SURE AS THE STARS SHINE ABOVE
Kyle Langford & Mara Harper
The sound of paper tearing had been non-stop for well over an hour now, just like the free and clear bursts of laughter and cheering that following each new rip to reveal all kinds of gifts that were being passed around from beneath the tree that could only really be described as monstrous. Kyle had been present when they’d manoeuvred the enormous thing through the lobby and into the TV lounge, convinced that it wouldn’t fit.
It did. Just barely. Once the final ornament -- a handmade crescent moon covered in glitter that had been a secret project by the youngsters in the pack, from the actual children like Susie to those who still possessed childlike mind-sets -- had been nestled at the very top the thing filled one side of the room from floor to ceiling. It was good thing too, he’d come to realise, given how many presents and parcels ended up stuffed underneath the lower branches. Some of the pack had resorted to setting little gifts snuggly between the higher branches, and from where he sat in one of the window seats on the opposite side of the room Kyle could see several of those little parcels waiting to be discovered.
Someone sat down beside him, offering a mug to him in one hand, a twin held in their other. Kyle glanced down at the contents, noting silently that the beverage had been made exactly how he liked it. With a small nod of gratitude he accepted the offering. Mara smiled. “How long does this usually go on for?” she asked before taking a sip from her mug.
“Hours,” Kyle returned, lifting his mug to smell the contents. He thought he picked up a touch of hazelnut in the scent. That didn’t surprise him, the contents of the cupboards in the kitchen tended to get progressively more festive during December. “See there?” He pointed to those little parcels he had been eyeing a few moments beforehand. He heard her small and interested murmur of acknowledgement. “It usually takes a good hour to get through those alone.” He sipped the coffee. “And there are still plenty underneath. They always leave the ones in the branches until last.”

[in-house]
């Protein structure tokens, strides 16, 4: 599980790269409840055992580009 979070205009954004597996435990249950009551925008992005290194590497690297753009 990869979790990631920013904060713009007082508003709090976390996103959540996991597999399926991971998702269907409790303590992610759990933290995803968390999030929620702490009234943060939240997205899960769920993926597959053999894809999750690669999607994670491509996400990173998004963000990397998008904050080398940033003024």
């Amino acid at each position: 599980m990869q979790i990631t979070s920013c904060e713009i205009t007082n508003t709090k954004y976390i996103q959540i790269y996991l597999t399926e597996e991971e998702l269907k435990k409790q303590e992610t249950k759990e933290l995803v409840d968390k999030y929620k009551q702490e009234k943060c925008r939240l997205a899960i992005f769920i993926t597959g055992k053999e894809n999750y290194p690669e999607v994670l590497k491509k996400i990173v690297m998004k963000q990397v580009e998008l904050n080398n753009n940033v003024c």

Mara laughed softly, shaking her head. Her hair had been pulled over one shoulder in a simple tie, keeping it out of the way. It suited her. “Everyone gets gifts?”
Kyle made a small noise of consent. “Everyone.”
“Even the newbies like me?” Mara smiled in a manner he assumed was intended to be cheeky.
“Even you.” If it had been in his nature he would have smiled back at her but instead he turned he gaze just as Jeremy came to a halt in front of them, filled with excited, restless energy. In that moment he reminded Kyle of a small dog, fit to burst and close to trembling he was so beside himself with enthusiasm. Thrusting his hands forward he presented Mara with a small square parcel wrapped in bright festive paper, wrapped with gold ribbon, topped with a matching bow.
“It almost fell out of one of the branches,” Jeremy said in a rush, “but I caught it.” He sounded so proud of himself. As soon as Mara had taken the little gift from the historian’s hands he was off again, bounding clean over an armchair to spring off the cushion to re-join the others around the tree. Mara laughed in a mixture of disbelief and amusement before looking down at the little box.
“Who is this—” She had turned to find Kyle watching her. “You?”
“Everyone gets gifts,” he said, lifting his mug to take another sip of the hazelnut coffee within. “Even newbies like you.”